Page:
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Rohingya Muslims

Democracy in Myanmar at a ‘standstill’, UN fact-finding mission tells human rights council

Damning report calls for top generals to be prosecuted for genocide against Rohingya minority

PUBLISHED : Tuesday, 18 September, 2018, 5:50pm
UPDATED : Tuesday, 18 September, 2018, 6:14pm

Myanmar’s powerful army should be removed from politics, UN investigators said on Tuesday in the final version of a damning report reiterating calls for top generals to be prosecuted for genocide against the Rohingya Muslim minority.

A brutal military crack down last year forced more than 700,000 Rohingya to flee across the border to Bangladesh. Demands have mounted for those who waged the campaign to face justice.

The UN’s 444-page report is the most meticulous breakdown of the violence so far. It said the military’s top leadership should be overhauled and have no further influence over the country’s governance.

Myanmar’s military dominates the Buddhist-majority nation, holding a quarter of seats in parliament and controlling three ministries, making its grip on power firm despite political reforms which began in 2011.

But the report said the country’s civilian leadership “should further pursue the removal of the Tatmadaw from Myanmar’s political life”, referring to the nation’s armed forces.

The UN’s analysis, based on 18 months of work and more than 850 interviews, urges the international community to investigate the military top brass for genocide, including commander-in-chief Min Aung Hlaing.

Myanmar’s army has denied nearly all wrongdoing, insisting its campaign was justified to root out Rohingya insurgents who staged deadly raids on border posts in August 2017.

But the UN team said the military’s tactics had been “consistently and grossly disproportionate to actual security threats”.

The report said an estimated 10,000 people were killed in the crack down.

Investigators said the military should be restructured and the process should begin by replacing the current leadership.

Myanmar only recently emerged from almost half a century of military rule and Aung San Suu Kyi’s democratically-elected government is in a delicate power balance with the generals.

Their presence in parliament gives them an effective veto on constitutional changes, making any transition to full civilian control extremely difficult.

Three ministries – home affairs, border and defence – are also in their hands, giving them carte blanche to conduct security operations with little oversight.

“It is impossible to remove the army out of political life without changing the constitution, and the military have a veto over constitutional changes,” said Mark Farmaner from Burma Campaign UK.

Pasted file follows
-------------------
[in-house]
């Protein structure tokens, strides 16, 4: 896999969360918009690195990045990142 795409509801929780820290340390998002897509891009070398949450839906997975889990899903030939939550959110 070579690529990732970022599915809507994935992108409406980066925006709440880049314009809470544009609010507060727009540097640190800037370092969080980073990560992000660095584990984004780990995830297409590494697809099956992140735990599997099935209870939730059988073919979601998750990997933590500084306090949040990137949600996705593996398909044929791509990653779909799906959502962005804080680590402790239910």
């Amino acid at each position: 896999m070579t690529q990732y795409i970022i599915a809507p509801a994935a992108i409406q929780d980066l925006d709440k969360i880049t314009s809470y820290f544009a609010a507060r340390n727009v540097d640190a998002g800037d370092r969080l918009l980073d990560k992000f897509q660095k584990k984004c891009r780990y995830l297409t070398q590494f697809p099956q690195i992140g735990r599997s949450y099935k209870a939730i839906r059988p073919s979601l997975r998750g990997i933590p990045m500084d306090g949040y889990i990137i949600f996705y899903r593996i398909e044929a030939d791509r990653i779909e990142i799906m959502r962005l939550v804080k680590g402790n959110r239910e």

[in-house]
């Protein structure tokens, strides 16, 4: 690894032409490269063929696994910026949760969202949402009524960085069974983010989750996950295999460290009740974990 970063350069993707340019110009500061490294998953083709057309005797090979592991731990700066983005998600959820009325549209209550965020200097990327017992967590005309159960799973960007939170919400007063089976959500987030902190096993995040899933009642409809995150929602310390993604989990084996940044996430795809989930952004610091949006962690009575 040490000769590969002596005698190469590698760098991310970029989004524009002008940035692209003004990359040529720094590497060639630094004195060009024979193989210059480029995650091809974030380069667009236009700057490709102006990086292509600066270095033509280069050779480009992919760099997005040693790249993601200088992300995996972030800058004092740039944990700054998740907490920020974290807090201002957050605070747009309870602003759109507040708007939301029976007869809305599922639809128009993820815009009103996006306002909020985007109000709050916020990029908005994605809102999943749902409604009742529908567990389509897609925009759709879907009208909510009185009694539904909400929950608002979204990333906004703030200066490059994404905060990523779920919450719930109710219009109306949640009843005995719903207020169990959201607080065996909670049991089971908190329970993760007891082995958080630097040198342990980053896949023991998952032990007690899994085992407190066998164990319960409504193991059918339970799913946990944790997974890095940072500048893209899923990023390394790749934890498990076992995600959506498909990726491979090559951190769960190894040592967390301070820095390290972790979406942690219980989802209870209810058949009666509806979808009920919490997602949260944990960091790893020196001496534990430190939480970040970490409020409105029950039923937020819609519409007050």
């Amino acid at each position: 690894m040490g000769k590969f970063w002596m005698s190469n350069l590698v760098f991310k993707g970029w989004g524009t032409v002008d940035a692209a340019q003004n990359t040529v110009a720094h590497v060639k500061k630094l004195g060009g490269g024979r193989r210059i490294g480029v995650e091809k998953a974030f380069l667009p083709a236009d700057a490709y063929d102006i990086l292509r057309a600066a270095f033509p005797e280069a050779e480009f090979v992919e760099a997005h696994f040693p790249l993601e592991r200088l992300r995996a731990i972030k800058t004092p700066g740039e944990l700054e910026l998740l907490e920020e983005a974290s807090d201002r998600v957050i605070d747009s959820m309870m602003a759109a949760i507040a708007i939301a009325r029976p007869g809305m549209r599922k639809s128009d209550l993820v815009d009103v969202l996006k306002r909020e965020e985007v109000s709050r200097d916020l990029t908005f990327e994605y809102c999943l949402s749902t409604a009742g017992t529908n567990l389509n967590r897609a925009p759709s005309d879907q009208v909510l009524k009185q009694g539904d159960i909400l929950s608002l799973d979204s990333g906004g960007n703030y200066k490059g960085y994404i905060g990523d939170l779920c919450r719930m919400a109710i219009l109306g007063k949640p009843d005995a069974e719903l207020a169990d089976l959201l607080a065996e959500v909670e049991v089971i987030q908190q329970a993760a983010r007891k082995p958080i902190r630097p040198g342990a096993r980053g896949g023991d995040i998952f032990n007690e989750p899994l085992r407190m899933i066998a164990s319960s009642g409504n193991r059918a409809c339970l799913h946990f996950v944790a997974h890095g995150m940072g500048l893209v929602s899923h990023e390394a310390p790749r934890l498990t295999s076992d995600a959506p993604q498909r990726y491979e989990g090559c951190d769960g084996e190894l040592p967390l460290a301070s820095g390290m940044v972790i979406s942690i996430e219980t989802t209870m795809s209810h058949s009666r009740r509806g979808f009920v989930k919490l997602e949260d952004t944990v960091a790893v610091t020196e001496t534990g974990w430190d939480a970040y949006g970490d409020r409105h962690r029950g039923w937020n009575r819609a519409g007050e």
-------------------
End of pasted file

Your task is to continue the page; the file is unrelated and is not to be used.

The UN team said there were reasonable grounds to believe that the atrocities – including systematic murder, rape, torture and arson – were committed with the intention of destroying the stateless Rohingya, warranting the charges of genocide.

The mission, created by the UN Human Rights Council in March 2017, did not just focus on the army.

It directed specific criticism at Suu Kyi, whose global reputation has been shattered by her failure to speak up for the Rohingya.

China believes hundreds of thousands of Rohingya refugees can return to Myanmar

While acknowledging the civilian authorities have little influence over the military’s actions, the report said their “acts and omissions … contributed to the commission of atrocity crimes”.

Pointing to “deeply entrenched” impunity in Myanmar, the investigators said the only chance to obtain accountability was through the international justice system.

Rohingya refugees demand justice, one year since brutal crack down in Myanmar began

They also pointed to failings of the UN’s office in Myanmar, claiming that “quiet diplomacy” was prioritised and those who tried to push a UN human rights initiatives were “ignored, criticised, sidelined or blocked in these efforts”.

The independent UN team will present its findings to members of the Human Rights Council in Geneva later on Tuesday, after which Myanmar will have a chance to respond to the allegations.

It also repeated suggestions that crimes against the Rohingya be referred to the International Criminal Court, which concluded in August that it had jurisdiction to investigate even though Myanmar is not a member of the treaty underpinning the tribunal.

Myanmar has dismissed the tribunal’s authority and analysts have pointed to the court’s lack of enforcement powers.

The investigators also recommended an arms embargo and “targeted individual sanctions against those who appear to be most responsible”.